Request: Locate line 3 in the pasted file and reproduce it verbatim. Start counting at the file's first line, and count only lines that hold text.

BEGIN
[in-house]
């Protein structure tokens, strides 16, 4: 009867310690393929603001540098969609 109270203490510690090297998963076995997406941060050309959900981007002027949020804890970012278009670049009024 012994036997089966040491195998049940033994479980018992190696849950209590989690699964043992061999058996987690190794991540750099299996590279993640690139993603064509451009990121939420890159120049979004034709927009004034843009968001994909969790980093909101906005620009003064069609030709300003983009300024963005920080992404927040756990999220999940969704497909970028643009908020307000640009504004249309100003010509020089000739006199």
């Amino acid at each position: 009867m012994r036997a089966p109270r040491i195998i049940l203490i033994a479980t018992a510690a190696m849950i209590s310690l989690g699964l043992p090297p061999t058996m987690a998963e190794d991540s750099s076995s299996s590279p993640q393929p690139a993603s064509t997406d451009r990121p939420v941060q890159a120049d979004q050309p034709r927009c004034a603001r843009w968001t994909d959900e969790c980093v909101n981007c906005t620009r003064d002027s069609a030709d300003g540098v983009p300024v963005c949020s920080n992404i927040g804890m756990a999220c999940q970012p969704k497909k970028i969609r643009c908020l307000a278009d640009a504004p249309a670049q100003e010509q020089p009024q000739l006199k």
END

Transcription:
């Amino acid at each position: 009867m012994r036997a089966p109270r040491i195998i049940l203490i033994a479980t018992a510690a190696m849950i209590s310690l989690g699964l043992p090297p061999t058996m987690a998963e190794d991540s750099s076995s299996s590279p993640q393929p690139a993603s064509t997406d451009r990121p939420v941060q890159a120049d979004q050309p034709r927009c004034a603001r843009w968001t994909d959900e969790c980093v909101n981007c906005t620009r003064d002027s069609a030709d300003g540098v983009p300024v963005c949020s920080n992404i927040g804890m756990a999220c999940q970012p969704k497909k970028i969609r643009c908020l307000a278009d640009a504004p249309a670049q100003e010509q020089p009024q000739l006199k």